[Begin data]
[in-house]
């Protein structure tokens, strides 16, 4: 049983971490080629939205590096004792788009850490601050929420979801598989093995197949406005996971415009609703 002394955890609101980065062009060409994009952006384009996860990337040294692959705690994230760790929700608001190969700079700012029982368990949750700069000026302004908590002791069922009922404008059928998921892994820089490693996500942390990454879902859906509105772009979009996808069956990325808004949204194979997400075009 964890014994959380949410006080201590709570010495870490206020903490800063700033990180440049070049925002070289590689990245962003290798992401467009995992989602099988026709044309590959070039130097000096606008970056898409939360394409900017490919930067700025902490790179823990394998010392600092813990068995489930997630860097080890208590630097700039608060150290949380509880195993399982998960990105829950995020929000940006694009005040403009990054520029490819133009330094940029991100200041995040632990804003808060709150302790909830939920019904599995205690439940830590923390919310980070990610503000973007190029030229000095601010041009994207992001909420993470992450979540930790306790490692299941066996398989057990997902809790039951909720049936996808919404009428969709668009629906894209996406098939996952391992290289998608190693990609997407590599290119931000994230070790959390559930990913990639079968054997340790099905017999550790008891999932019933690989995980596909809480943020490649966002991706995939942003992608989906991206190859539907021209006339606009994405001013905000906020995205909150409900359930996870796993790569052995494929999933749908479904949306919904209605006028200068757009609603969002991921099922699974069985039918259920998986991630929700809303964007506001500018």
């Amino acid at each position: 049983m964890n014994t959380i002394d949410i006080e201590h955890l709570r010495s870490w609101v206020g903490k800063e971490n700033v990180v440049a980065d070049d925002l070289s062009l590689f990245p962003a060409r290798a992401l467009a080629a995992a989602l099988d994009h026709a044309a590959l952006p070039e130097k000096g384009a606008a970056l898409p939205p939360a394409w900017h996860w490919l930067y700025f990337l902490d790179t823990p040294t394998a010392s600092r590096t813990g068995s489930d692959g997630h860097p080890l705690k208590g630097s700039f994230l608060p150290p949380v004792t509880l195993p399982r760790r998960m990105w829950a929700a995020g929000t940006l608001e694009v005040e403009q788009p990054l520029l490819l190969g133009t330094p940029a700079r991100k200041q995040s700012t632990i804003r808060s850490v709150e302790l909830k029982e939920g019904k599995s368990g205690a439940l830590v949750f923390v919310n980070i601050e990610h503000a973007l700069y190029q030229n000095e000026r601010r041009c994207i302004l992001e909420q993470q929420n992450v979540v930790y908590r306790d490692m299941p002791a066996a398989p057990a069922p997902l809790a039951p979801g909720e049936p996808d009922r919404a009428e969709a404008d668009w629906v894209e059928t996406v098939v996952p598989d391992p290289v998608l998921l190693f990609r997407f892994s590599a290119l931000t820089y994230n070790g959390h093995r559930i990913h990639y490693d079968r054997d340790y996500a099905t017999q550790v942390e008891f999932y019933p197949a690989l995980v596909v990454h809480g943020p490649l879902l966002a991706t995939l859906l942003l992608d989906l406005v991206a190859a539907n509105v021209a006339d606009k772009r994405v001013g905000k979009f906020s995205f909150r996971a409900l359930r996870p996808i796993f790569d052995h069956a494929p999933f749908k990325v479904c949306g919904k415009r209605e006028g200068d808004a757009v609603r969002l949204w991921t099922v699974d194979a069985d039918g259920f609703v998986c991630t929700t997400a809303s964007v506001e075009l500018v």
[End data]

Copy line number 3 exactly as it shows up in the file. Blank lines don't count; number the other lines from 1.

């Amino acid at each position: 049983m964890n014994t959380i002394d949410i006080e201590h955890l709570r010495s870490w609101v206020g903490k800063e971490n700033v990180v440049a980065d070049d925002l070289s062009l590689f990245p962003a060409r290798a992401l467009a080629a995992a989602l099988d994009h026709a044309a590959l952006p070039e130097k000096g384009a606008a970056l898409p939205p939360a394409w900017h996860w490919l930067y700025f990337l902490d790179t823990p040294t394998a010392s600092r590096t813990g068995s489930d692959g997630h860097p080890l705690k208590g630097s700039f994230l608060p150290p949380v004792t509880l195993p399982r760790r998960m990105w829950a929700a995020g929000t940006l608001e694009v005040e403009q788009p990054l520029l490819l190969g133009t330094p940029a700079r991100k200041q995040s700012t632990i804003r808060s850490v709150e302790l909830k029982e939920g019904k599995s368990g205690a439940l830590v949750f923390v919310n980070i601050e990610h503000a973007l700069y190029q030229n000095e000026r601010r041009c994207i302004l992001e909420q993470q929420n992450v979540v930790y908590r306790d490692m299941p002791a066996a398989p057990a069922p997902l809790a039951p979801g909720e049936p996808d009922r919404a009428e969709a404008d668009w629906v894209e059928t996406v098939v996952p598989d391992p290289v998608l998921l190693f990609r997407f892994s590599a290119l931000t820089y994230n070790g959390h093995r559930i990913h990639y490693d079968r054997d340790y996500a099905t017999q550790v942390e008891f999932y019933p197949a690989l995980v596909v990454h809480g943020p490649l879902l966002a991706t995939l859906l942003l992608d989906l406005v991206a190859a539907n509105v021209a006339d606009k772009r994405v001013g905000k979009f906020s995205f909150r996971a409900l359930r996870p996808i796993f790569d052995h069956a494929p999933f749908k990325v479904c949306g919904k415009r209605e006028g200068d808004a757009v609603r969002l949204w991921t099922v699974d194979a069985d039918g259920f609703v998986c991630t929700t997400a809303s964007v506001e075009l500018v």